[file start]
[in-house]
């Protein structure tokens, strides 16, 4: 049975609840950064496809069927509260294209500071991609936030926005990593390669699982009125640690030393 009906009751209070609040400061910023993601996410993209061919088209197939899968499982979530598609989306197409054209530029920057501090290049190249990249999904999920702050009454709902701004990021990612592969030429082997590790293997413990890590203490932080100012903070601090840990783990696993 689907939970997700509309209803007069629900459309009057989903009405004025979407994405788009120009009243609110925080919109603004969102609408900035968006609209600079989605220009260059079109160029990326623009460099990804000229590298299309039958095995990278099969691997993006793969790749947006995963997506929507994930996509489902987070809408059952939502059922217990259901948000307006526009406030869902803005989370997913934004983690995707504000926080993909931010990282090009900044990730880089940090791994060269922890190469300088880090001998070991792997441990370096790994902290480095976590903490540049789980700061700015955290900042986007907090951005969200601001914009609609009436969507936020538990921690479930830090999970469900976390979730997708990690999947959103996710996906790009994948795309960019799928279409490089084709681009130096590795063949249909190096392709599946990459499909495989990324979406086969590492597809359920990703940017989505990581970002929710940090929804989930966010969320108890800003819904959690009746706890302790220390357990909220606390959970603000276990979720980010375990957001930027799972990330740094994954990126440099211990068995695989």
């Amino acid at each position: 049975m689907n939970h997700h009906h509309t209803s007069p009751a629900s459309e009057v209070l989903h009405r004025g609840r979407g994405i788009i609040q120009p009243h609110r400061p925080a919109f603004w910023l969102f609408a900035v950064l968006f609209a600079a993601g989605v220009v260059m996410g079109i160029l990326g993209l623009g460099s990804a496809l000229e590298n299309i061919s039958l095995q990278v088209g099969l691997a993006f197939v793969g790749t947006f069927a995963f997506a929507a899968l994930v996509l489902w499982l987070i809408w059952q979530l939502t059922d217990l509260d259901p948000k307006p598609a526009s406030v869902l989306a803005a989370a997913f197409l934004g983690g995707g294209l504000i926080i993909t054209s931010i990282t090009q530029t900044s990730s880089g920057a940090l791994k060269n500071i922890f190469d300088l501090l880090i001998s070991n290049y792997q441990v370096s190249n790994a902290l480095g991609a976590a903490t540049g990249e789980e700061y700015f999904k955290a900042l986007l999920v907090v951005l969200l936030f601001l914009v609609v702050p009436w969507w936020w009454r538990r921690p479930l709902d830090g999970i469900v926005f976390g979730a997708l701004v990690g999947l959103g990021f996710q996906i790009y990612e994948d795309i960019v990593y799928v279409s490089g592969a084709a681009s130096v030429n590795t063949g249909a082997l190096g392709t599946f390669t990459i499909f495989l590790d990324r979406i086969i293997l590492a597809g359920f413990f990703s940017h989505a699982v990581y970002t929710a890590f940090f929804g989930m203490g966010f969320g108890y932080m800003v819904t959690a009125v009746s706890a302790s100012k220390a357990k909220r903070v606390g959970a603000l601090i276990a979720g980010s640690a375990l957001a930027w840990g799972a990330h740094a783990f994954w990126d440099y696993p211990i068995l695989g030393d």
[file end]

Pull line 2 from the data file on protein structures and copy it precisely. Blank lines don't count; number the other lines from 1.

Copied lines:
């Protein structure tokens, strides 16, 4: 049975609840950064496809069927509260294209500071991609936030926005990593390669699982009125640690030393 009906009751209070609040400061910023993601996410993209061919088209197939899968499982979530598609989306197409054209530029920057501090290049190249990249999904999920702050009454709902701004990021990612592969030429082997590790293997413990890590203490932080100012903070601090840990783990696993 689907939970997700509309209803007069629900459309009057989903009405004025979407994405788009120009009243609110925080919109603004969102609408900035968006609209600079989605220009260059079109160029990326623009460099990804000229590298299309039958095995990278099969691997993006793969790749947006995963997506929507994930996509489902987070809408059952939502059922217990259901948000307006526009406030869902803005989370997913934004983690995707504000926080993909931010990282090009900044990730880089940090791994060269922890190469300088880090001998070991792997441990370096790994902290480095976590903490540049789980700061700015955290900042986007907090951005969200601001914009609609009436969507936020538990921690479930830090999970469900976390979730997708990690999947959103996710996906790009994948795309960019799928279409490089084709681009130096590795063949249909190096392709599946990459499909495989990324979406086969590492597809359920990703940017989505990581970002929710940090929804989930966010969320108890800003819904959690009746706890302790220390357990909220606390959970603000276990979720980010375990957001930027799972990330740094994954990126440099211990068995695989």